Attendance. Meetings are limited to CISC members, invited staff, and other invitees, and are not open to the public.

Quorum. A quorum consists of over half of all voting members. In general, an attempt will be made to insure that there is a quorum present at all meetings. The CISC Chair, at her/his discretion, may require that certain decisions be approved by a majority of all voting members not just a majority of those attending a specific meeting. Final versions of recommendations will usually be approved by mail/FAX in order to insure that all voting members have an opportunity to register their opinions.

Conflicts for Committee Members

A CISC member is recused from discussion of a particular case under the following conditions: (1) The case involves a member of the same department; (2) The CISC member has a personal interest because of inter-departmental relationships, such as collaboration with the faculty member whose case is under consideration; (3) The CISC member has a fiscal interest in the case under discussion. Special exceptions to these guidelines may be made but only with the prior approval of a majority of the voting members.

Appeal Process

In the event of a disagreement between the responsible administrator(s) or investigator(s) and the Vice Provost regarding the management of a potential conflict, an appeal may be made to the Provost. The decision of the Provost is final.

University Policies

University policies relevant to conflict of interest are set forth in the sources listed below. A booklet which includes copies of these policies can be obtained from the Center for Technology Transfer, 3700 Market St, Suite 300, Philadelphia, PA 19104-3147, phone 215-573-4500; FAX 215-898-9519.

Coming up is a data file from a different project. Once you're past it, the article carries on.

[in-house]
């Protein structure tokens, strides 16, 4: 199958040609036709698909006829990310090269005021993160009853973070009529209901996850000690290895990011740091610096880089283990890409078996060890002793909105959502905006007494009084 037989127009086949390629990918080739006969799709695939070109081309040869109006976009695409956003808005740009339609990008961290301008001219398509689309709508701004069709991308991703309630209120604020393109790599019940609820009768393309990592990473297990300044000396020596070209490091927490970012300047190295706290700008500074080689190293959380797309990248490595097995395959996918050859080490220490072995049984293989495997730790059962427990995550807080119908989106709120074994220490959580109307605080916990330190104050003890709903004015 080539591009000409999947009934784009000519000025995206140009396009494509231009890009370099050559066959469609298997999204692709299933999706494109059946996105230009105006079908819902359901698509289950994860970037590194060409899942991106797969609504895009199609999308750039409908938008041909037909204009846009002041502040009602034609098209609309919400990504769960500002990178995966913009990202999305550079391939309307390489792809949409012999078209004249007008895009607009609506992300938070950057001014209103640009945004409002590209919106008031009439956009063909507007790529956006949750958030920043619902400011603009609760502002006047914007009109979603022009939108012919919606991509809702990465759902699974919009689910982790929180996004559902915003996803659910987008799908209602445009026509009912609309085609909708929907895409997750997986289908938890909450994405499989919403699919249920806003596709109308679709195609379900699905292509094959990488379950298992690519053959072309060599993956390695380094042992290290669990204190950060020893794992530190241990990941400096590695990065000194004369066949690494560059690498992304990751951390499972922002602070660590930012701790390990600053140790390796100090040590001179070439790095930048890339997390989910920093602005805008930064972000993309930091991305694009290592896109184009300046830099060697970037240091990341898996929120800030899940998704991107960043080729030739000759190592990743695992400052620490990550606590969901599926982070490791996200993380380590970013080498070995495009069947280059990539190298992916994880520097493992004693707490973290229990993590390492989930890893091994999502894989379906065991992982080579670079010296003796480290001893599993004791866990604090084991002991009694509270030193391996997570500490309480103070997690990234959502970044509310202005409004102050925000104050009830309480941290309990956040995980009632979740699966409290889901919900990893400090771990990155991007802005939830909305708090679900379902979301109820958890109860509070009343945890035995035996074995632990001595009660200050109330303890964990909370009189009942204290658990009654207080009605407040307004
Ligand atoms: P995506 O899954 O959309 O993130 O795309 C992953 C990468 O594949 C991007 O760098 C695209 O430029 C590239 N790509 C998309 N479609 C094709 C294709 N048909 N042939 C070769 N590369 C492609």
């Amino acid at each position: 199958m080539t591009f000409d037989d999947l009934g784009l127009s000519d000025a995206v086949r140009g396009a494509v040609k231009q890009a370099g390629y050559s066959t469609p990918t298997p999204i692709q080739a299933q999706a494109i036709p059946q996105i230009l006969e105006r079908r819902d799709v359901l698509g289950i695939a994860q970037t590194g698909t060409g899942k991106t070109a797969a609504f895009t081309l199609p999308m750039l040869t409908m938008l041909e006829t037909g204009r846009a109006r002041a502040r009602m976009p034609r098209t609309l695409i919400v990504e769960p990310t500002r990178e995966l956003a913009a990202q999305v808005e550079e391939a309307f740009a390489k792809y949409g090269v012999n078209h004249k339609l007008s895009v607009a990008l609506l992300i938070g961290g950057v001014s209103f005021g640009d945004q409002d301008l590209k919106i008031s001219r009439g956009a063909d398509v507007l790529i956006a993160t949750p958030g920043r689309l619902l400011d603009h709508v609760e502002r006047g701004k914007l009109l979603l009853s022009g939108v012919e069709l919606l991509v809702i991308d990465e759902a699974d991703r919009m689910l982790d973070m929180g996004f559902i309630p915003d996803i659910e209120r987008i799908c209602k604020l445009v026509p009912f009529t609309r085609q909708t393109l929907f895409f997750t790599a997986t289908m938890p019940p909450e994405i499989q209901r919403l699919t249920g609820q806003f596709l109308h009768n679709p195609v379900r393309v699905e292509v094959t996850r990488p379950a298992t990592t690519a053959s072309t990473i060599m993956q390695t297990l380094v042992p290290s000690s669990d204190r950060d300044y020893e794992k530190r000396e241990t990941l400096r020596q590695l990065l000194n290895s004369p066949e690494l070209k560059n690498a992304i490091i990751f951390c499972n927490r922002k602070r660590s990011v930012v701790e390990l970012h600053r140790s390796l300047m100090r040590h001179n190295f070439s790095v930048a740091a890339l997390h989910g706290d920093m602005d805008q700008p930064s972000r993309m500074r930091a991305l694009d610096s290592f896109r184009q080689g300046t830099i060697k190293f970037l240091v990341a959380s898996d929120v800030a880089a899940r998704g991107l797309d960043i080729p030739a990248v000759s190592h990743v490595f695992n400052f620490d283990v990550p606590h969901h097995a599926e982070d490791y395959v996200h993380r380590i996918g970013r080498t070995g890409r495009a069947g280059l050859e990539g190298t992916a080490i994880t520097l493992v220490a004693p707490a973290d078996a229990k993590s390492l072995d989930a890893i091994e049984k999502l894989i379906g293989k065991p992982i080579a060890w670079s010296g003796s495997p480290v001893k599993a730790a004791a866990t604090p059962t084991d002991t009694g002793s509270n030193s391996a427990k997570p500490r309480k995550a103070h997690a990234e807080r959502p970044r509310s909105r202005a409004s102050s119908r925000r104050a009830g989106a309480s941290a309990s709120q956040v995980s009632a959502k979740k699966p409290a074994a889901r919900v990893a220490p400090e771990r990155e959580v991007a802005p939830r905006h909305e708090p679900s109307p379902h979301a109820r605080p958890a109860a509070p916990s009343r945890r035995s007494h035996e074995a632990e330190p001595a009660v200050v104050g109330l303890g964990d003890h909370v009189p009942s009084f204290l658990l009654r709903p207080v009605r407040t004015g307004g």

1. Policy for faculty members University of Pennsylvania: Conflict of Interest Policy for Faculty Members, Almanac March 8, 1983; and Handbook for Faculty and Academic Administrators, Section II.E.1.

  2. Extramural activities: University University of Pennsylvania: Guidelines for Extramural Activities, Associations, and Interest for Staff, Human Resources Policy Manual, February 1, 1990.

  3. Extramural activities: School of Medicine University of Pennsylvania Medical Center and Health System: Guidelines for Extramural Activities of Faculty, revised, 1995.

  4. Financial disclosure University of Pennsylvania: Financial Disclosure Policy for Sponsored Projects; (Appendix 3, Conflict of Interest Standing Committee Procedures) Almanac, September 12, 1995.

  5. Student protection University of Pennsylvania: Guidelines for Student Protection in Sponsored Research Projects and Student Access to Information Regarding Sources of Financial Support, Almanac October 21, 1986.

  6. Commercial sponsors University of Pennsylvania: Policy Information for Potential Commercial Sponsors of Research at the University of Pennsylvania, Almanac May 17, 1983.

  7. Patent policy University of Pennsylvania: Patent and Tangible Research Property Policies and Procedures of the University of Pennsylvania, Almanac March 15, 1994.

Where Do I Find More Information?
Whom Do I Consult If I Have Questions?

The University has policies and procedures for reviewing and managing conflict of interest issues. A formal set of guidelines regarding conflict of interest and related matters appears in the University of Pennsylvania Handbook for Faculty and Administrators and in several other University documents. A booklet entitled Information on Conflict of Interest that brings these guidelines together in one place can be obtained from the Center for Technology Transfer.

At any time, faculty members may consult their department chairs and deans for advice about potential conflicts of interest. The University Conflict of Interest Standing Committee (CISC) reviews potential conflict of interest questions referred to it by the Center for Technology Transfer, by administrators, or by the faculty. The CISC can be contacted through the Center for Technology Transfer.

In addition, faculty members are required to disclose all external activities and financial interests on a form that is distributed annually by all departments. This regular disclosure of all potential conflicts of interest serves to help the University monitor possible conflicts, and helps the faculty by providing them with assurance that they are acting in conformity with the spirit and guidelines of the University.

Contact information:

Center for Technology Transfer

3700 Market St, Suite 300

Philadelphia, PA 19104-3147

phone 215-573-4500

FAX 215-898-9519

(Check University directory for names and email addresses of CTT staff members.)


Volume 43 Number 22
February 18, 1997